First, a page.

Monday, July 23, 2012

Indignation by Philip Roth

There are a few very common errors that new writers make with point of view. Notably, with first person narratives, they allow a character to have knowledge of events they couldn’t possibly know about because they weren’t there. Or stories veer from POV to POV with dizzying speed so that the reader loses track of whose mind we are supposed to be in. Or the great howler that really shows up a beginner writer: the narrator dying before the end.

On page 54 of Philip Roth’s Indignation, the narrator quietly advises us that he’s already dead. Oh dear. But this is Philip Roth, so it’s obviously intentional, isn’t it? And all rules are made to be broken, aren’t they? It’s what the postmodern is all about, after all. Maybe so. I hate so-called rules of creative writing, especially ones beginning with “Don’t”, which is a word guaranteed to make this particular contrarian reach for the “do”. There is, to my mind, only one rule in creative writing: is there a reason why I should do this?

So, is there a reason why the narrator of Indignation should already be dead? Yes, but it’s a qualified yes. It’s a yes given with a heavy heart, because I fear I may be falling prey to the “great writer” syndrome and giving Roth more latitude than I would a new or beginner writer. Indignation is a compulsively readable book which is nowhere near as powerful as it thinks it is. The fact that the narrator is dead is not the cause of this weakness, but it does bring the flaws to the fore.

The narrator is Marcus Messner, a Jewish boy in the 1950s raging against conformity and its strictures and making plans to avoid the imminent danger of the Korean War. His father is sliding into a paranoid condition in which he sees danger in every mundane moment and his over-protectiveness drives Markie out of the family home to a college as far away from Newark as he can find. He fetches up in Winesburg, Ohio. And here his troubles really begin.

Markie is not someone inclined to compromise. His social skills are not well developed. He finds it difficult to empathise or to see anything from another’s perspective. Aloof and alone, he shuns offers of friendship, refusing to join the campus fraternities who queue up to recruit him. All of this is hideously familiar to me: when I was at school, one of my reports stated that I was “diffident in relationships with his peers.” I was more proud of that statement than anything else in my entire school career, continually rolling the phrase around my palate and savouring its meaning like a fine wine. For the outsider to be identified as an outsider is the greatest possible accolade. Yes, for Markie Messner read Tom Conoboy.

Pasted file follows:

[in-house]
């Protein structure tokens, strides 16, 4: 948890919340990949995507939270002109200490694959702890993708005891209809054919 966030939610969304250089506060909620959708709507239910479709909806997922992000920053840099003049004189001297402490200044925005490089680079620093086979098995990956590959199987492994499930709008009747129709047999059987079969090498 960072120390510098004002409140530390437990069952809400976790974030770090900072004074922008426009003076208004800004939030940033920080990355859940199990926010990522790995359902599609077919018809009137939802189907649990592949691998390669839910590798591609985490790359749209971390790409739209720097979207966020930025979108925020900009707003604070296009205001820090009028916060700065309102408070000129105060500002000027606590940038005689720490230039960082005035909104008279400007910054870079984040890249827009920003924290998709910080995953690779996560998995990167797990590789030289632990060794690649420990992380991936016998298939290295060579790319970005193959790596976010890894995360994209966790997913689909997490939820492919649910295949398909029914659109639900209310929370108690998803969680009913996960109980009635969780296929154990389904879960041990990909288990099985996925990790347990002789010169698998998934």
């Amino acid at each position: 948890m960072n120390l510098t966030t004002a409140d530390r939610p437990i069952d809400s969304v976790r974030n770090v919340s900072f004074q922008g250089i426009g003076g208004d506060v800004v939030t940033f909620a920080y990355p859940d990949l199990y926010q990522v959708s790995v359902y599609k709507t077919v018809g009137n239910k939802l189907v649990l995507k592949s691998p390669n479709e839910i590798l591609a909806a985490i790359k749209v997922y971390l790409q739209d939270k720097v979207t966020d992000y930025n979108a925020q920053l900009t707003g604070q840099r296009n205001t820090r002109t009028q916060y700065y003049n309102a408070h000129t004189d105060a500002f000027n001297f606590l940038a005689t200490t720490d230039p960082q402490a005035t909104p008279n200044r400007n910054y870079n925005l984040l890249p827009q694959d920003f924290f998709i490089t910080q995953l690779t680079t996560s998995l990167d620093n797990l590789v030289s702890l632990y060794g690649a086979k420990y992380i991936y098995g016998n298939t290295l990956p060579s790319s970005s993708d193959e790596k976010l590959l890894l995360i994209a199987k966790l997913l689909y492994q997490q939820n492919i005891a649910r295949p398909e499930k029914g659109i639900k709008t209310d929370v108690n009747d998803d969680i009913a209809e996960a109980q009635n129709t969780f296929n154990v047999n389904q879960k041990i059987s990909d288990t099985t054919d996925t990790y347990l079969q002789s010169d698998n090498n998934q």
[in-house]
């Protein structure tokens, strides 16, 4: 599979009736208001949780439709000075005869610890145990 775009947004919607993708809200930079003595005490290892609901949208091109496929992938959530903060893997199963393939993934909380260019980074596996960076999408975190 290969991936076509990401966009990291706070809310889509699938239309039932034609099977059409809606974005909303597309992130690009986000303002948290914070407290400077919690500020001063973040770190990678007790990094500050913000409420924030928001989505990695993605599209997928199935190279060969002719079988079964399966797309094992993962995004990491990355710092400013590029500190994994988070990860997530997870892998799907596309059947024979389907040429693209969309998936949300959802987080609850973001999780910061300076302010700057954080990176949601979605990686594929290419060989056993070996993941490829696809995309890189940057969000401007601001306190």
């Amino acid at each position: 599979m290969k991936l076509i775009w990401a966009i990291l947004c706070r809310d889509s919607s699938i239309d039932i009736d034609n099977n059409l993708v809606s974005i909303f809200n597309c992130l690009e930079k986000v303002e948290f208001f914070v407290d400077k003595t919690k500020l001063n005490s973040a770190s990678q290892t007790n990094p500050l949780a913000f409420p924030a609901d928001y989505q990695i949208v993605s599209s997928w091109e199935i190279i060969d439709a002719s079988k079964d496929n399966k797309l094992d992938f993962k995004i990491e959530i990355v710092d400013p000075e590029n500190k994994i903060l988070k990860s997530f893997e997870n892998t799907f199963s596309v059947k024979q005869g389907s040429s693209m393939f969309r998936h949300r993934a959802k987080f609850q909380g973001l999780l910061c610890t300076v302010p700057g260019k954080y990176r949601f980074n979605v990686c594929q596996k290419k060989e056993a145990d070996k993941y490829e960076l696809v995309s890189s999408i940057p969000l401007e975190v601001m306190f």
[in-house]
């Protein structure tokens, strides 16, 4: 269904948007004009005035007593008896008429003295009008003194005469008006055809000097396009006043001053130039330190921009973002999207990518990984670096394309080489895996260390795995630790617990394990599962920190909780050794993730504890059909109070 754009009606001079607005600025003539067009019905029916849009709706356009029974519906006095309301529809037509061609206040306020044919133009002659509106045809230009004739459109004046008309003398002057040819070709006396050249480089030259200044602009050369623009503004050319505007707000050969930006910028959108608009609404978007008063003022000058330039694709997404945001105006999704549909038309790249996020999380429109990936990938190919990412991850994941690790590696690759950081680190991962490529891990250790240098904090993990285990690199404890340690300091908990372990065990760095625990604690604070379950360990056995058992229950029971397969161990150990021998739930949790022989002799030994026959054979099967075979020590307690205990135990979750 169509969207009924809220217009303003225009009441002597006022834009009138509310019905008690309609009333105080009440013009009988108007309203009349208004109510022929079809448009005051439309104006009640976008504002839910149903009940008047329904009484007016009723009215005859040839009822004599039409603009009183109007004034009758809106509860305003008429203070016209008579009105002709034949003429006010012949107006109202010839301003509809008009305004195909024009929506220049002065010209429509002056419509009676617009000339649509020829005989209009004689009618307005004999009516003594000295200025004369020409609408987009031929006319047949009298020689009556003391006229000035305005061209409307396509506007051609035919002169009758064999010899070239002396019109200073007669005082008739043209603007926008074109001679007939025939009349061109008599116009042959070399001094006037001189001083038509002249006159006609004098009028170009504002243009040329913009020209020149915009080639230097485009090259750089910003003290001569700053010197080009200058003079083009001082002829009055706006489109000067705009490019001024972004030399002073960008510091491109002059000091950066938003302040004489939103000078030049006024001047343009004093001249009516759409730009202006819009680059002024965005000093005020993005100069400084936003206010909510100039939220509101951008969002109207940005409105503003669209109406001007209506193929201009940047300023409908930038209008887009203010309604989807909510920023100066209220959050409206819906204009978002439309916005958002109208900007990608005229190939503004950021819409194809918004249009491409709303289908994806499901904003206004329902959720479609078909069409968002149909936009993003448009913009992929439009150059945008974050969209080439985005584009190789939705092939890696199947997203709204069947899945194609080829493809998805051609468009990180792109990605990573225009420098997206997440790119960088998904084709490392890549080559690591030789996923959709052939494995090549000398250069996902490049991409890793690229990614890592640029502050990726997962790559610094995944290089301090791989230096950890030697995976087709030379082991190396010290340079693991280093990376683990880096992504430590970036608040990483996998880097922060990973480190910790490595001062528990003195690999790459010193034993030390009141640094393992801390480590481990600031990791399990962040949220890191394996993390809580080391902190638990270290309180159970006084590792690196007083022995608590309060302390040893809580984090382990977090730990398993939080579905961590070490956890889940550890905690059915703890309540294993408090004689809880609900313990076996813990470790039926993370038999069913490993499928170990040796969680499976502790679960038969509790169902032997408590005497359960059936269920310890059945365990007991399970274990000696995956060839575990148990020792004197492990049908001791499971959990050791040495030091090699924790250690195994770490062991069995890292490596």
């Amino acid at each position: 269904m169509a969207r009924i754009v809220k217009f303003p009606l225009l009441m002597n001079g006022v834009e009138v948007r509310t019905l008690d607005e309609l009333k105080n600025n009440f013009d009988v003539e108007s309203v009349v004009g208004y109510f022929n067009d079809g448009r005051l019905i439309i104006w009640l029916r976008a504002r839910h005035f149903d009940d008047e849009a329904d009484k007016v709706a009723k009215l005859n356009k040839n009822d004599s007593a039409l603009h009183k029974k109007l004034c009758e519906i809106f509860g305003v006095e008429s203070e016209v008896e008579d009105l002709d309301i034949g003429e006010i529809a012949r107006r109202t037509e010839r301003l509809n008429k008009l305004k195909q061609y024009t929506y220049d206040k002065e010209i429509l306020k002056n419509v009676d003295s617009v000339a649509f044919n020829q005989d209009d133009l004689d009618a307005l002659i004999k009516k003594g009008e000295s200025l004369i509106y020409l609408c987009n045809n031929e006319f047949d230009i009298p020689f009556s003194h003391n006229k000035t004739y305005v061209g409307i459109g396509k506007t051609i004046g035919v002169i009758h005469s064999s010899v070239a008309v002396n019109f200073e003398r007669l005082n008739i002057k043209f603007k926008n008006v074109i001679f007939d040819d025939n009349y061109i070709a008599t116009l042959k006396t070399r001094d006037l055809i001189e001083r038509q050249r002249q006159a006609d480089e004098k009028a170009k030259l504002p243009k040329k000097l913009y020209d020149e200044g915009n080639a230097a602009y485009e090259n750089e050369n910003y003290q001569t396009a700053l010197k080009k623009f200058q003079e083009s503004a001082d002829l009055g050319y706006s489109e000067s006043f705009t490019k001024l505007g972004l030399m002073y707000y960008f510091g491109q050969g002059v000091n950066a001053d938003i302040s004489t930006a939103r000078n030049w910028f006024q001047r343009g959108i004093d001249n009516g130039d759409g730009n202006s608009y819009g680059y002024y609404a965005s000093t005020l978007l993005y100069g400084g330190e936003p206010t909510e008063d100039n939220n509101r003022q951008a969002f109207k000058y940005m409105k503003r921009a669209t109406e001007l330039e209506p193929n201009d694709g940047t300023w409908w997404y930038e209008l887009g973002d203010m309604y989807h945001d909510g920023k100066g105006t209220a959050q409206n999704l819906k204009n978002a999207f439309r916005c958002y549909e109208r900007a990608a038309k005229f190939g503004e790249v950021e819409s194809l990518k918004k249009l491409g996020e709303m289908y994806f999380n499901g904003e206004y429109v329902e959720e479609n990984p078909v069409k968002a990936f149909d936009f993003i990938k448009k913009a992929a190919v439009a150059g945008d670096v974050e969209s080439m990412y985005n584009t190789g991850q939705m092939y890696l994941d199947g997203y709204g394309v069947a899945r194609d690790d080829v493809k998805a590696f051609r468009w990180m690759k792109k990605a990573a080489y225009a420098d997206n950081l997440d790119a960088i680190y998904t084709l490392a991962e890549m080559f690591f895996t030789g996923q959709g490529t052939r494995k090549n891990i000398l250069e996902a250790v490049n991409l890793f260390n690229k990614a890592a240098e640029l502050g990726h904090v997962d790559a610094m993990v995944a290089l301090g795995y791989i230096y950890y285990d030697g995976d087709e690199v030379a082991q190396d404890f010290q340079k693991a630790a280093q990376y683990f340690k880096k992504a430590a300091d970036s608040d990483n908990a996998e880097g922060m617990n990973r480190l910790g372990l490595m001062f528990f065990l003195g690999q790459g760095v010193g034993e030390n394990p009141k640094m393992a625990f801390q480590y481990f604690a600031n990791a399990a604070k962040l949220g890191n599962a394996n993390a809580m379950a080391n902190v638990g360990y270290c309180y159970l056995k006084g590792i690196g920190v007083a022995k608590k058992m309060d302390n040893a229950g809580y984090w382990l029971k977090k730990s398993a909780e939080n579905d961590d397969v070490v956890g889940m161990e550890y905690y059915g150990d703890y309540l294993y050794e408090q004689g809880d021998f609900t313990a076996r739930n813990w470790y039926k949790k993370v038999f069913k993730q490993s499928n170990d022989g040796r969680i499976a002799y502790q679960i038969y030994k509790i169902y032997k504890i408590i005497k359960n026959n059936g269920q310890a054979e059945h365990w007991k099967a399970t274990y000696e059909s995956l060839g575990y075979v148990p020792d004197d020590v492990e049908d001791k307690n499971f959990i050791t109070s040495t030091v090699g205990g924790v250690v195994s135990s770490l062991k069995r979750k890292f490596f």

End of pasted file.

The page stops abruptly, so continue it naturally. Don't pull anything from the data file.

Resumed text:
But, of course, there is ultimately something nihilistic about such an approach. It becomes a life lived in negative, with progress ranked and rewarded by absence, the privileging of solitude over community. “No, I won’t do that,” becomes the clarion call. “I will do things by myself. I will neither seek nor offer assistance.” Thus, although he is commonly described as “the nicest boy in the world”, Markie is not, in fact, an especially likeable person and this becomes problematic within the structure of the novel, focused as it is on Markie’s death. Throughout the novel, Markie has forced himself into an emotional bubble and it is difficult for the reader’s emotions to penetrate his sense of isolation and in so doing extend great pity for a life extinguished almost before it is allowed to begin. For the novel to have at its structural core the death of the protagonist, there must be a sense of gradually increasing emotional attachment to him. But Markie Messner does everything he can to ensure that does not happen.

This feels to me a significant fault in the novel. By locating Markie in Winesburg, Ohio, Roth is clearly suggesting a connection to Sherwood Anderson’s 1919 story collection of that name. And superficially there are resonances, to be sure. The characters of Anderson’s Winesburg, Ohio are insular, solipsistic people who crave but cannot sustain human relationships. Markie would fit in with these grotesques very well. But, ultimately, at least some of Anderson’s poor, stilted people find some way of connecting with one another. Like the beautiful losers of Carson McCullers's novels, through their loneliness they still, somehow, sometimes, make the spark of human connection. Markie Messner, despite opportunities, never quite does.